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Sexual Relationships

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Sexual Relationships

When a male penguin falls in love, it searches the beach to find the perfect pebble to present to the female it hopes to attract. It seems that choosing a partner is a natural part of life for animals as well as humans. But what is it that influences whom we choose to be with and why in sexual relationships?

Sexual Relationships Sexual selection penguin StudySmarterPenguin in the snow, Pixabay

Sexual selection theory

Sexual selection theory is an evolutionary explanation for why we choose our partners. Characteristics that are beneficial to survival and aid reproductive success are passed on through genes. So if someone has these characteristics they would be more successful in reproduction. Through evolution, features that are attractive to the opposite sex are developed and passed on. Yet, there are also issues with this theory.

When certain features, although deemed attractive by the opposite sex for reproductive purposes, exist, they come at a cost to the species.

A brightly coloured male bird is preferred by the female bird, and this increases their chances of mating, however, this bird is also more likely to be spotted by its predators.

So there is a cost-reward principle here.

There are two types of sexual selection, inter-sexual selection and intra-sexual selection.

Anisogamy

Anisogamy is part of the evolutionary process of sexual selection. It refers to the fusion of reproductive cells (sperm and egg) that differ in size and form.

In sexual selection, anisogamy suggests that we pick our partners based on an innate need for survival and reproduction. It suggests that women are much more invested in their sexual partners because they only produce a finite number of eggs, whereas men are much less selective because they can reproduce more often and over a longer period of time.

Inter-sexual selection and intra-sexual selection

Inter-sexual selection and intra-sexual selection refer to how biological differences between men and women affect sexual selection.

  • Inter-sexual selection - when one gender selects their partner of another gender based on their characteristics. This is a preferred female strategy (so the females pick who to mate with), as females have to invest a lot more in reproduction (carrying the baby to full-term). Thus, they are pickier when it comes to choosing their partner, such as a male who is fit and healthy who will be able to provide for her.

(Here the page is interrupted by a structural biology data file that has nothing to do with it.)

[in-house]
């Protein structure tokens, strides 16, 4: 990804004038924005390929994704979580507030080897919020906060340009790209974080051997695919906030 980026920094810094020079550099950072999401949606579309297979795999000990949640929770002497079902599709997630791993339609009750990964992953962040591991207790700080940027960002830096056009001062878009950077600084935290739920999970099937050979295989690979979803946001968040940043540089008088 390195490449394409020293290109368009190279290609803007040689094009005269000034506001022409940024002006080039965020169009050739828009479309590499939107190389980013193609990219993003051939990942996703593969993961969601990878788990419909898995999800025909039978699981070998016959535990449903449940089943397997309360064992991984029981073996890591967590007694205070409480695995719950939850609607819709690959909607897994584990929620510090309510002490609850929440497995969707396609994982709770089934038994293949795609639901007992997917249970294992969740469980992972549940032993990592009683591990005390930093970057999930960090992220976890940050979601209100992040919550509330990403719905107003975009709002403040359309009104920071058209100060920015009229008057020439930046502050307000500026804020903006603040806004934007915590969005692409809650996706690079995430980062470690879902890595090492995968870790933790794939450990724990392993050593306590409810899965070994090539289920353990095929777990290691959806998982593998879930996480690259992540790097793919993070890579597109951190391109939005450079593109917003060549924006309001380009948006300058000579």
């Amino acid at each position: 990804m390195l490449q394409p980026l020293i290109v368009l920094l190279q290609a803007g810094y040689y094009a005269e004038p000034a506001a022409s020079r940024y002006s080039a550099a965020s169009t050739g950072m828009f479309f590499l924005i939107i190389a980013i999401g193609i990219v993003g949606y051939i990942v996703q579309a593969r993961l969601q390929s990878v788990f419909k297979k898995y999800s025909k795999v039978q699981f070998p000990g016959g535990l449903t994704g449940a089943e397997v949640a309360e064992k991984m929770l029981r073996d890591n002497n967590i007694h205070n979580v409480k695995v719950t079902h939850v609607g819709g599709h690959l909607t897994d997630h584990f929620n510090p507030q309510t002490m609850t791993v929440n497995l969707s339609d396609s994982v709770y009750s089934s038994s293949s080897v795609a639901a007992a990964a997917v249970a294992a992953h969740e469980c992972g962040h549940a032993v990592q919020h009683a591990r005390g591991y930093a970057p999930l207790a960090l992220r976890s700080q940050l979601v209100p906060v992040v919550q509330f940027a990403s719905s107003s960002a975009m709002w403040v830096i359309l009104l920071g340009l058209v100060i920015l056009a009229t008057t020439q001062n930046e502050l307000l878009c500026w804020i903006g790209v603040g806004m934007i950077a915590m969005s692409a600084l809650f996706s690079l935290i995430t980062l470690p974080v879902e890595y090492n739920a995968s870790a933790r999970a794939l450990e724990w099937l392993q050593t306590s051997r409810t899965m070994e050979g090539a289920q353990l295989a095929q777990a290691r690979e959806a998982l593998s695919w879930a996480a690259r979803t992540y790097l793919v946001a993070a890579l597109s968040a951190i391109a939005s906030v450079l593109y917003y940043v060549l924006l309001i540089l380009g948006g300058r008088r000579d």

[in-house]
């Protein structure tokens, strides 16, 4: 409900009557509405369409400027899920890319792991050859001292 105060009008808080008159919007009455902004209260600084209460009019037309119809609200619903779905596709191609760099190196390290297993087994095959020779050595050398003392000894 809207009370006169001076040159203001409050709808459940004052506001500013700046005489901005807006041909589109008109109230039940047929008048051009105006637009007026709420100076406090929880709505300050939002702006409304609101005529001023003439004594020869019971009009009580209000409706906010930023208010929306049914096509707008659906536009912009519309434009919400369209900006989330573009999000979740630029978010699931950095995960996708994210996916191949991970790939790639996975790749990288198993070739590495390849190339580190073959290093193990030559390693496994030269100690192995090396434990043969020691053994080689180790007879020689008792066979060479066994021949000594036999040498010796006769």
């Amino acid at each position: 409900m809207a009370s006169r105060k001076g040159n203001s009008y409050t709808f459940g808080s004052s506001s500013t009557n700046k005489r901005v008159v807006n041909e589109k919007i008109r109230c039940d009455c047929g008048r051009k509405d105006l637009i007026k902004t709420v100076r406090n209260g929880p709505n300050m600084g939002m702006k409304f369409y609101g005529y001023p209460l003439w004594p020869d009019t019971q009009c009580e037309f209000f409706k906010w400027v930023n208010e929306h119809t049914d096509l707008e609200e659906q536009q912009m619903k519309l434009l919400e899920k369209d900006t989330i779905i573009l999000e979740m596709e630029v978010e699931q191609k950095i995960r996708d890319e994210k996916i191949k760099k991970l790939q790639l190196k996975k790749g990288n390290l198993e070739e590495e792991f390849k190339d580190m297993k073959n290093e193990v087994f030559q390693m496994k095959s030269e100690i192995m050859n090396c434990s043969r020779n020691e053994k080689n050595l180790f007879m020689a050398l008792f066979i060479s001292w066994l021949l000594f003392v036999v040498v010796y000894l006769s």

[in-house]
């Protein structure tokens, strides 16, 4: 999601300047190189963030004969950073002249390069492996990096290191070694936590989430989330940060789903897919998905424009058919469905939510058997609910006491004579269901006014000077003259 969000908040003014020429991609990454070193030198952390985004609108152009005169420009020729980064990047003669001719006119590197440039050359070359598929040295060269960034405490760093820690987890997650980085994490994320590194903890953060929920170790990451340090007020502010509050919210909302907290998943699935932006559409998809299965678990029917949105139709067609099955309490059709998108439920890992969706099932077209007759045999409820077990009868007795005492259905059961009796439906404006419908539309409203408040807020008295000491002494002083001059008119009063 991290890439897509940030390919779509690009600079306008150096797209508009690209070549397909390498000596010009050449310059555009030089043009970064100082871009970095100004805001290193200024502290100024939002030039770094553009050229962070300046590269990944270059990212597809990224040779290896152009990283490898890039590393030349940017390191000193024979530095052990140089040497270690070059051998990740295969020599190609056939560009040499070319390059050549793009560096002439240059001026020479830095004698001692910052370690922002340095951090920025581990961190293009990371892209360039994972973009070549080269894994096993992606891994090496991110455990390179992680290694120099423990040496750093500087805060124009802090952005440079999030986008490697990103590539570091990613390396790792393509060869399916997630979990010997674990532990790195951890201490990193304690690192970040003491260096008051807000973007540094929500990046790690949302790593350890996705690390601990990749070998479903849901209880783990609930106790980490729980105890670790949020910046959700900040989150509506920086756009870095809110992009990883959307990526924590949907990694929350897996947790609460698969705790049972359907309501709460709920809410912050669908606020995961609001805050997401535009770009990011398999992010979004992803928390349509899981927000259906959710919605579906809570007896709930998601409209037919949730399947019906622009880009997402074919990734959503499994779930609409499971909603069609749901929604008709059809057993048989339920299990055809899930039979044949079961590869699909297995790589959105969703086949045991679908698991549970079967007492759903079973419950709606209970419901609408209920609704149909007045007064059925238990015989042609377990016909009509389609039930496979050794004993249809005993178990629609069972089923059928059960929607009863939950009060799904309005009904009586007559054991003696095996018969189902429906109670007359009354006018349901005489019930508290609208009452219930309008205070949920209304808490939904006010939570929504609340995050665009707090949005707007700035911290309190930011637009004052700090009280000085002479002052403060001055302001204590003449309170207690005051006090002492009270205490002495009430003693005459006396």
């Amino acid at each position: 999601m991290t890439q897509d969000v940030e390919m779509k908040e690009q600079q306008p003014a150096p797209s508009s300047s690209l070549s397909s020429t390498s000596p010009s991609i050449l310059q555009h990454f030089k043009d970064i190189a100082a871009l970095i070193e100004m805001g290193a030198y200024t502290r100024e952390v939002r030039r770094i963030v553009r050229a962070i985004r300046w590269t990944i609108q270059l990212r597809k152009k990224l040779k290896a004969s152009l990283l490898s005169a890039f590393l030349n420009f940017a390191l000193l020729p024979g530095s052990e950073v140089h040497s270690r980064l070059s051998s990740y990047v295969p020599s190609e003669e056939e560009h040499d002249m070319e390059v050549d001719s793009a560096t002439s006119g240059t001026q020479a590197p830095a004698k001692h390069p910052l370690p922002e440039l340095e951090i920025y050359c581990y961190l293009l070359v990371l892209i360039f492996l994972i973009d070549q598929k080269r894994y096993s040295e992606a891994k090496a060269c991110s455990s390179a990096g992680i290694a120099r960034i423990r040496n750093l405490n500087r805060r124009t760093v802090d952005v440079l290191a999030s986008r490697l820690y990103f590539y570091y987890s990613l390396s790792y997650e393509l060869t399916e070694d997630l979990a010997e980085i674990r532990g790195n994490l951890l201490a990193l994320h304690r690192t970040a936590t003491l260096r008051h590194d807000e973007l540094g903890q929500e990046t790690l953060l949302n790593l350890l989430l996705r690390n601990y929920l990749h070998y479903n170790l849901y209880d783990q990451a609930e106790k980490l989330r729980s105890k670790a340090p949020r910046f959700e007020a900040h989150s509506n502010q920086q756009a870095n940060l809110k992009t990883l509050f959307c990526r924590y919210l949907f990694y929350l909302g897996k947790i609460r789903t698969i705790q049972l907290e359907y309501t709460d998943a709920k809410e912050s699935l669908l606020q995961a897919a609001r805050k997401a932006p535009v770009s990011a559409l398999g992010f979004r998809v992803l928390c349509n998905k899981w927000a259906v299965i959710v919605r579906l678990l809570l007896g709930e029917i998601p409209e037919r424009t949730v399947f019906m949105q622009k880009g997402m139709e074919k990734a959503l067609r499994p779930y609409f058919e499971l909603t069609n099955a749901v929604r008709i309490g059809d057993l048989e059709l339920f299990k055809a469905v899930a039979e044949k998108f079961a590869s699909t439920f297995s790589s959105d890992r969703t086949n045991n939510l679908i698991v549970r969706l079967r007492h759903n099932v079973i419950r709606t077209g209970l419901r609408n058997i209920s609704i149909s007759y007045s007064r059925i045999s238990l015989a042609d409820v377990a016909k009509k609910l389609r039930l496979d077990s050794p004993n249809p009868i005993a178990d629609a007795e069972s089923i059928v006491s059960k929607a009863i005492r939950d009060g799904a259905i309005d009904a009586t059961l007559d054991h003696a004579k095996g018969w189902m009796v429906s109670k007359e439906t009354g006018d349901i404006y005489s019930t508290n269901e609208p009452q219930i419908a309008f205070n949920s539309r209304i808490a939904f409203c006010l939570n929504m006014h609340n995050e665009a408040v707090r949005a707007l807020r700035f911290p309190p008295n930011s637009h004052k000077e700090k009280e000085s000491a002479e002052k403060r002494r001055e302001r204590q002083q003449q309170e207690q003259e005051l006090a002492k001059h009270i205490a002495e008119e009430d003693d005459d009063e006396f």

• Intra-sexual selection - this is a male strategy. As females are picky about who they will choose as their partner, males are in competition with each other to be the one chosen. This has led to the physical differences between males and females, 'dimorphism', as throughout the generations, the larger male would be able to defeat his rivals and be the successful one.

Many studies investigate sexual selection:

  • Buss (1989) landmark study of 10,000 adult partner preferences. Buss found that while women emphasize resources and skills when looking for a partner, men emphasize younger age and attractiveness.

  • Clark and Hatfield (1989) study of sexual behaviour on university campuses. The study found that men were much more willing to have sex with a stranger than women were.

However

  • Strassberg and Holly (2003) conducted research where they placed advertisements of women seeking males. The advertisements depicted women with a range of qualities such as 'slim and attractive', 'sensual and passionate', 'financially independent and ambitious'. They found that the advertisements where the women were described as 'financially independent and ambitious' were the most successful with males. This contradicts the evolutionary theory of sexual selection that males are predominantly interested in young and attractive females when choosing a partner.

The question remains: can these evolutionary explanations for sexual selection explain modern relationships?

Factors affecting attraction in sexual relationships

Numerous factors affect how we choose our partners and many psychologists have developed theories to explain this. The Journal of Social Psychology found that men fall in love much faster than women and often say 'I love you' first, but why are people attracted to each other in the first place?

Self-disclosure: sharing is caring

Self-disclosure states that we become attracted to partners by sharing personal information with them. This is especially the case if both parties share personal information equally. Altman and Taylor (1973) developed the Social Penetration Theory, which states that there is a gradual sharing of information between partners over a period of time, which creates the basis for a deep partnership.

Advantages of self-disclosure as a factor affecting attraction

  • Self-disclosure has been proven to increase attraction in multiple studies

  • Self-disclosure is supported by Cooper and Sportolari's 1997 'Boom and Bust' theory and research. This theory states that relationships which begin with a lot of self-disclosure (sharing) are too intense and too fast and end up breaking down. This is because disclosure has not been built on a proper foundation of trust and mutual understanding.